Impetuous isn’t a word you'd use to describe Claire Bramany. She’s capable, reliable and steady. But when a sudden accident in Brooklyn in 1995 takes the life of her lover, Jessie Friedman, Claire’s world implodes. And worse is soon to come: while cleaning out Jessie’s desk, Claire finds hidden journals that tell long-buried secrets of Jessie's western girlhood. Jessie’s account of Tulsa in 1944 appears innocent and playful, at first. Her days are peopled with quirky characters--especially Uncle Jimmy, an honest-to-goodness teenage hero just back from war-torn Europe. He’s Jessie's favorite, until the afternoon he makes his move on nine-year-old Jessie. No secrets, secrets kill: this was the promise Claire and Jessie had made to each other. But in twenty-three years together with Jessie, Claire never heard of any Uncle Jimmy, much less any sexual violation. Shattered, yearning to reconnect with the Jessie she thought she knew, Claire heads out to Oklahoma to find this man. Is the story in the journals true? If so, has Claire any other course than to avenge Jimmy's hideous crimes…?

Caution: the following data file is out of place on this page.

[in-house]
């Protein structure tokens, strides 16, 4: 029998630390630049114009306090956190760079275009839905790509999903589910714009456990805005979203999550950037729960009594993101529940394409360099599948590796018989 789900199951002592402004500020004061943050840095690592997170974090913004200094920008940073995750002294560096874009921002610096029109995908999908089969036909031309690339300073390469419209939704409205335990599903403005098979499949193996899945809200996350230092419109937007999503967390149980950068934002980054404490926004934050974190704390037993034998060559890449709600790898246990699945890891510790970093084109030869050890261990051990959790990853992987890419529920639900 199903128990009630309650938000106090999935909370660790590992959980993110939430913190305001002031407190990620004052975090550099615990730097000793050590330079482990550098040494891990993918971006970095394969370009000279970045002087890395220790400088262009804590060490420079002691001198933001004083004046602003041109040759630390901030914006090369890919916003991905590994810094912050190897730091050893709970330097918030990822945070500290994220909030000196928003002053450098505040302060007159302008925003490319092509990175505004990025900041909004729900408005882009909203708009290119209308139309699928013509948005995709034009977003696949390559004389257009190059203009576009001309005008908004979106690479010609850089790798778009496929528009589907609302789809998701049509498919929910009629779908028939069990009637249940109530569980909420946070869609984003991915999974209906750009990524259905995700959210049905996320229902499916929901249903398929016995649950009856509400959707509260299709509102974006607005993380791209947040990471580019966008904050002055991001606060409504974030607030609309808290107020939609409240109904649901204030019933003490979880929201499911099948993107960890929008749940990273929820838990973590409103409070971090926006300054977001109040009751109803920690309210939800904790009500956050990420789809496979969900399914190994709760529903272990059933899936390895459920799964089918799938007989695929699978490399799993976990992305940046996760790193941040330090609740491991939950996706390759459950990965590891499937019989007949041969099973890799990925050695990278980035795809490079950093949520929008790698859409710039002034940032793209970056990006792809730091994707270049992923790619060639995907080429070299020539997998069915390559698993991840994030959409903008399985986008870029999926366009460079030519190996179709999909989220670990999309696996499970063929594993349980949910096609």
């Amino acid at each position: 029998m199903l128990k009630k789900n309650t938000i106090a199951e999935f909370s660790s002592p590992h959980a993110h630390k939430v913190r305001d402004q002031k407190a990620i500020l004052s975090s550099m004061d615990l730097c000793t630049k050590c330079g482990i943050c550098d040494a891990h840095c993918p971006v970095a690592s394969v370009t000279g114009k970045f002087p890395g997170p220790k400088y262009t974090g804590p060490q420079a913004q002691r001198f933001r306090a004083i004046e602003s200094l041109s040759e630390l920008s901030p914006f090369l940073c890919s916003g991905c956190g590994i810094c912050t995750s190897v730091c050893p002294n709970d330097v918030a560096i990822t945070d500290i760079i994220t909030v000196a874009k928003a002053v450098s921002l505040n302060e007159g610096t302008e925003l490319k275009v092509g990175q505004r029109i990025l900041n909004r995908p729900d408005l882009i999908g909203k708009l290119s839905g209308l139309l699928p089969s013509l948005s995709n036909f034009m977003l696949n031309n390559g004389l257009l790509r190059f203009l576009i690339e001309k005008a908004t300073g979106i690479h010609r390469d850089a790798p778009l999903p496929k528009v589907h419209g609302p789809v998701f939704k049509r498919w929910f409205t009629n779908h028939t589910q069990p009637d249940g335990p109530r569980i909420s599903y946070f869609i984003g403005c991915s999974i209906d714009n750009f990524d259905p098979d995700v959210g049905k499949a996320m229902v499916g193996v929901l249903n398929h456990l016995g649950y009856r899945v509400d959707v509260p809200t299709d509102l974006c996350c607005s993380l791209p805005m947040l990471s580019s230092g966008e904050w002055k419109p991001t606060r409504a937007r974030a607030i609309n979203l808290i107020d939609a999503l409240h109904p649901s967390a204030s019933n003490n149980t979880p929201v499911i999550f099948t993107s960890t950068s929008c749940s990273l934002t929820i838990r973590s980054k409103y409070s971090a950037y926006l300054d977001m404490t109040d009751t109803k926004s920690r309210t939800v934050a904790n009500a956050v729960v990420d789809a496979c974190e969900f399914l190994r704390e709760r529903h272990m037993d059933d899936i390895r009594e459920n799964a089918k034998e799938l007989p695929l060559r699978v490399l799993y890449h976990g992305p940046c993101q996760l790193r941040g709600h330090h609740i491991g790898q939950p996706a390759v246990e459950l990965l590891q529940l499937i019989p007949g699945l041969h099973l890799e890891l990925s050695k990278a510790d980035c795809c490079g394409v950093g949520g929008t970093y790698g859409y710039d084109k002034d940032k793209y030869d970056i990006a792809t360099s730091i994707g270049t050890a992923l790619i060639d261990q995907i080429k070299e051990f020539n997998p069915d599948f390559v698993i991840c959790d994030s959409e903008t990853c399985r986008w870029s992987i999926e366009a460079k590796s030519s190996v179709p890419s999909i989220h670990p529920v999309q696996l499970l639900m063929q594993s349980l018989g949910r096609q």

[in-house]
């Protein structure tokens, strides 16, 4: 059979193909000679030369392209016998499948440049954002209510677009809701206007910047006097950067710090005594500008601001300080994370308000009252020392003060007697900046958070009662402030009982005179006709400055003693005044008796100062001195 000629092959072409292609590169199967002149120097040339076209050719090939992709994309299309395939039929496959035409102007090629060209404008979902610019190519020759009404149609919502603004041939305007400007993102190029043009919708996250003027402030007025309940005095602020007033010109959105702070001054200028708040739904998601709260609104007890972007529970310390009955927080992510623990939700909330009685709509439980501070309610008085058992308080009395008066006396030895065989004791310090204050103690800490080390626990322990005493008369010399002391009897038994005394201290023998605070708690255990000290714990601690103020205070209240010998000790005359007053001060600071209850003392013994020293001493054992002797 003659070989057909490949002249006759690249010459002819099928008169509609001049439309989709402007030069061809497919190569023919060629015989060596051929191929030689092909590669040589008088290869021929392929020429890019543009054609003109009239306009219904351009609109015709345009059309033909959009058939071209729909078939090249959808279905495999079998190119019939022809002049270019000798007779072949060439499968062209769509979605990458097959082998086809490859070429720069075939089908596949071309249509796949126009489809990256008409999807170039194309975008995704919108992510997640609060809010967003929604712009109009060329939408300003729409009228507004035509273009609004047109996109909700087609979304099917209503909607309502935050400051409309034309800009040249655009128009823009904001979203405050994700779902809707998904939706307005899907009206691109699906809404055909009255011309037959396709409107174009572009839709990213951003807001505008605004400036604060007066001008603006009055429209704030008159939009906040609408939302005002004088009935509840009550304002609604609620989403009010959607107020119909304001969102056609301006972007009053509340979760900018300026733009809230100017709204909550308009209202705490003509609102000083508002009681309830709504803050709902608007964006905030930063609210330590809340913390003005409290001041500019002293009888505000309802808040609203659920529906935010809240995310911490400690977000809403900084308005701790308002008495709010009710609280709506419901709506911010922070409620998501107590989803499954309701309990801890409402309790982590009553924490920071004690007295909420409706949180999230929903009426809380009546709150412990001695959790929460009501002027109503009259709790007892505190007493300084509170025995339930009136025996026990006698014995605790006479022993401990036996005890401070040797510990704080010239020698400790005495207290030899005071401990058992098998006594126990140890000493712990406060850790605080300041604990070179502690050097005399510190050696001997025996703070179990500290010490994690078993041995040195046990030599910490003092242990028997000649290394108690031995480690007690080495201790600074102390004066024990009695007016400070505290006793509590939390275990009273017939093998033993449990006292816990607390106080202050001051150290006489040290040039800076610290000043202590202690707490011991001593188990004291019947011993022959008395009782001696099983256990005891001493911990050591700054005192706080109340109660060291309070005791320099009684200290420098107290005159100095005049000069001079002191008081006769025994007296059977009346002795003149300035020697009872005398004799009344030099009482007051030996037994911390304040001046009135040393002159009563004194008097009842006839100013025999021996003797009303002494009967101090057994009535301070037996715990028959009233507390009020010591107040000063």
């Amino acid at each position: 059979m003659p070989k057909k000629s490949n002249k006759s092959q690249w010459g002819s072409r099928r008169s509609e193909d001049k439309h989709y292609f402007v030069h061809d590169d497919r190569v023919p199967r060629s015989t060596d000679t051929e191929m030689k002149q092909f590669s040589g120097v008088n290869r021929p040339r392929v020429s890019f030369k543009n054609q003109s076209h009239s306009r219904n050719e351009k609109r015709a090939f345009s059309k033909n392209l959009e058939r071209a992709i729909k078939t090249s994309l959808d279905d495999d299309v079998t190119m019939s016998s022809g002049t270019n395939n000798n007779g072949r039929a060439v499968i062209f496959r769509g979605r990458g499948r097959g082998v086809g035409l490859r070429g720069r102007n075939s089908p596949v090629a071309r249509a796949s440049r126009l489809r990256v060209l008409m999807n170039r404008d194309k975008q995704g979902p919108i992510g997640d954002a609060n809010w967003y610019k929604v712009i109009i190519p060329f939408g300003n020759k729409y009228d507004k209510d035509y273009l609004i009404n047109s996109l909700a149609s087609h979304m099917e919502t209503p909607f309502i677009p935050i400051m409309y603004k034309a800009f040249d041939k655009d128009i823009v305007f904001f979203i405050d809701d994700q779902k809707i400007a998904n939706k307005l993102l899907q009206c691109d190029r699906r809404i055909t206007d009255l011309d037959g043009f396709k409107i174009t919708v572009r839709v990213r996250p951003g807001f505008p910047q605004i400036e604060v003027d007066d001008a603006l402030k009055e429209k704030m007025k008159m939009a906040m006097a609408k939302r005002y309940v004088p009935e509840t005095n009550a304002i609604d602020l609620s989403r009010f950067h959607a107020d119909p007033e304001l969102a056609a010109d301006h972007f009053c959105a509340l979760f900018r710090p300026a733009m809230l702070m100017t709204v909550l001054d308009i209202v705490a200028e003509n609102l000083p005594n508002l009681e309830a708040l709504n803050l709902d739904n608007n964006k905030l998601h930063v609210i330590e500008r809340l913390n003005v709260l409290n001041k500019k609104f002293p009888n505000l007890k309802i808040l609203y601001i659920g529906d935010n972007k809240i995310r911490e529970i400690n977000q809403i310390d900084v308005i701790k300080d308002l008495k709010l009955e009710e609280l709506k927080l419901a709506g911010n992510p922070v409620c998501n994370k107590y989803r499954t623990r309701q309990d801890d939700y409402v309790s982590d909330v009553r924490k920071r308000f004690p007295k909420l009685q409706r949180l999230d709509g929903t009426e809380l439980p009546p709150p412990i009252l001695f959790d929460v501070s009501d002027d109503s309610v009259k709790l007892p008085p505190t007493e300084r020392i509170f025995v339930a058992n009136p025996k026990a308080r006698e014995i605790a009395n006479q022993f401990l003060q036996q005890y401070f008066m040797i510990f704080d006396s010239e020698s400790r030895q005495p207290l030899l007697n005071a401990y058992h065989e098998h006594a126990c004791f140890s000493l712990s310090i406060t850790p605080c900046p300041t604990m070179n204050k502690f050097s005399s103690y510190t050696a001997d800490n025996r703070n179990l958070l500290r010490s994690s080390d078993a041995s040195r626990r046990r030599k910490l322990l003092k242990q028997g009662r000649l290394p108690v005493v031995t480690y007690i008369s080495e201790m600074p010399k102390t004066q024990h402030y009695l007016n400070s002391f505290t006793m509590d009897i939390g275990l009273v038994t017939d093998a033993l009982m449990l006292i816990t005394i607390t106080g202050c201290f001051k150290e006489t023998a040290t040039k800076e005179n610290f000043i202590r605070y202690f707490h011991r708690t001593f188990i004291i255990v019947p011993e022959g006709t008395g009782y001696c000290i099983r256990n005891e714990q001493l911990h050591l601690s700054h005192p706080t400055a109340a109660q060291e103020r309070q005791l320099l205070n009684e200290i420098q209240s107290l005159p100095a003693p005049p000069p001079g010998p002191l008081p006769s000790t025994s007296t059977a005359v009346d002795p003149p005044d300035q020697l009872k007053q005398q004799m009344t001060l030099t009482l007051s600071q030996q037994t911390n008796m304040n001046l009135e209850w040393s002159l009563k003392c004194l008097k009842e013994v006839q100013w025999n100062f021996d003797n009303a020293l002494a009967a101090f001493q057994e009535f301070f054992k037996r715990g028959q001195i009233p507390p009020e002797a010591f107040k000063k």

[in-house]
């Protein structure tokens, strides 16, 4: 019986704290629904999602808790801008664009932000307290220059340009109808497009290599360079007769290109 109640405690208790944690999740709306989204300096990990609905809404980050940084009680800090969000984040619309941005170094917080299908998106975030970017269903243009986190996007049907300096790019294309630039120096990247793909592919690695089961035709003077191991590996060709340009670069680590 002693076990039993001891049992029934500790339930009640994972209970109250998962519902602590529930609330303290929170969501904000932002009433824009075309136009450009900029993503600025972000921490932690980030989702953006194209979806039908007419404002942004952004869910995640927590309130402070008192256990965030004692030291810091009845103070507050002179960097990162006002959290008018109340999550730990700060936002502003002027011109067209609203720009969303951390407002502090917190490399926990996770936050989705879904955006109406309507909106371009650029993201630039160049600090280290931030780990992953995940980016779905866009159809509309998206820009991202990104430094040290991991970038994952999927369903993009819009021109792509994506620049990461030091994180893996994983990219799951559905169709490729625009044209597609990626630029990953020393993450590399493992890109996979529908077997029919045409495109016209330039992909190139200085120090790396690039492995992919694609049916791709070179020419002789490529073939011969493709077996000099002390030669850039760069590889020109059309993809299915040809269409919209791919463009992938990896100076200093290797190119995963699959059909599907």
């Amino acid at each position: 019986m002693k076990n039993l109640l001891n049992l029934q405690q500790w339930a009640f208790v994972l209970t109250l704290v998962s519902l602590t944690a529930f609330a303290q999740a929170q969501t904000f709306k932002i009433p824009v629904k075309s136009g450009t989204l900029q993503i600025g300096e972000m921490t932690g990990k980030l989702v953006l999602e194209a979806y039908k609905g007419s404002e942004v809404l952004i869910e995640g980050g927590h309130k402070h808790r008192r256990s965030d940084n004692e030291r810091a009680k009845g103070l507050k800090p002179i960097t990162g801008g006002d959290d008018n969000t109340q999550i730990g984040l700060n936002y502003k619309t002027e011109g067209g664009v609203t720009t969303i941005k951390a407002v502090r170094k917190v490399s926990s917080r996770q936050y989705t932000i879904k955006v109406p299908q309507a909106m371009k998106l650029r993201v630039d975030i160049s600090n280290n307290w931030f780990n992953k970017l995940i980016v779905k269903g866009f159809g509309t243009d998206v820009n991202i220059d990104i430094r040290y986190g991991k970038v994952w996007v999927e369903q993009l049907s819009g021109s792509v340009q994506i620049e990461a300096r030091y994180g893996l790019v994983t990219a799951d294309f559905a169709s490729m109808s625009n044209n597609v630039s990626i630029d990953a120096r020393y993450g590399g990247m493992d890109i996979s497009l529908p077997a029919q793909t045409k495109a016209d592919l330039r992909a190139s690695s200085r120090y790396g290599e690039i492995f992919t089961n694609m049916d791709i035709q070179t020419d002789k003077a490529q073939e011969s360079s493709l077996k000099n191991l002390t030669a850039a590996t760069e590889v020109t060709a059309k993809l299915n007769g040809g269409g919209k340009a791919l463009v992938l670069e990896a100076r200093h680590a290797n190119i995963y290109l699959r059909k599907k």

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I've been reading a lot of books lately with a similar theme to the one found in this book, when grief turns up new information and the ones left behind get latched on to an obsession in the name of finding closure. But even tough it's a similar theme, this book was poignantly written and a delight to read. I found myself drawn to Claire's character in her quest to come to terms with Jessie's death. It was pretty refreshing to read an LGBT+ book from the point of view of middle aged women. Not that points of view from teenagers aren't important, but there are so many of them. How are those who survived puberty supposed to relate to anyone older in books? While this book would make a fine addition to my shelf, I'm afraid it wouldn't be read too often. That said, I recommend borrowing it first or getting the cheaper kindle version before making your decision on the physical copy. My rating: 4.5